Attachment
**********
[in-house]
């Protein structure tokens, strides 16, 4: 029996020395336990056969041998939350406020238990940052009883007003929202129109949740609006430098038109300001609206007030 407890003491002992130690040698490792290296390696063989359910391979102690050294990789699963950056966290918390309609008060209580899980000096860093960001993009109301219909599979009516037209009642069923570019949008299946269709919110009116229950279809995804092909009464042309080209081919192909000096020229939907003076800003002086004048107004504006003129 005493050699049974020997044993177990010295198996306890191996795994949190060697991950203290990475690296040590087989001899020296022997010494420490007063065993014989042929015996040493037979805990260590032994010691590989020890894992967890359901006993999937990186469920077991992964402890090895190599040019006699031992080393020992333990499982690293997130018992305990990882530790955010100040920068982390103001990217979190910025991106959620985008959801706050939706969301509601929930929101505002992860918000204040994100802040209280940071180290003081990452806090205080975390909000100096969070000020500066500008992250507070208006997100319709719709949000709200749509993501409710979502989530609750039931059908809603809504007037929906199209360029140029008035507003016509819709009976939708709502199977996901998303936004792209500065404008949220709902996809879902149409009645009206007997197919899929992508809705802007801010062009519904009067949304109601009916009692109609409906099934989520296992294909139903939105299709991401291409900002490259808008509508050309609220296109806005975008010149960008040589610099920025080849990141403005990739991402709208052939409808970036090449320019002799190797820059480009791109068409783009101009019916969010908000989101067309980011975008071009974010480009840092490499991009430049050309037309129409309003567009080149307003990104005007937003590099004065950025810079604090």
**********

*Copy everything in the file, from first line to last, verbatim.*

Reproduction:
[in-house]
């Protein structure tokens, strides 16, 4: 029996020395336990056969041998939350406020238990940052009883007003929202129109949740609006430098038109300001609206007030 407890003491002992130690040698490792290296390696063989359910391979102690050294990789699963950056966290918390309609008060209580899980000096860093960001993009109301219909599979009516037209009642069923570019949008299946269709919110009116229950279809995804092909009464042309080209081919192909000096020229939907003076800003002086004048107004504006003129 005493050699049974020997044993177990010295198996306890191996795994949190060697991950203290990475690296040590087989001899020296022997010494420490007063065993014989042929015996040493037979805990260590032994010691590989020890894992967890359901006993999937990186469920077991992964402890090895190599040019006699031992080393020992333990499982690293997130018992305990990882530790955010100040920068982390103001990217979190910025991106959620985008959801706050939706969301509601929930929101505002992860918000204040994100802040209280940071180290003081990452806090205080975390909000100096969070000020500066500008992250507070208006997100319709719709949000709200749509993501409710979502989530609750039931059908809603809504007037929906199209360029140029008035507003016509819709009976939708709502199977996901998303936004792209500065404008949220709902996809879902149409009645009206007997197919899929992508809705802007801010062009519904009067949304109601009916009692109609409906099934989520296992294909139903939105299709991401291409900002490259808008509508050309609220296109806005975008010149960008040589610099920025080849990141403005990739991402709208052939409808970036090449320019002799190797820059480009791109068409783009101009019916969010908000989101067309980011975008071009974010480009840092490499991009430049050309037309129409309003567009080149307003990104005007937003590099004065950025810079604090």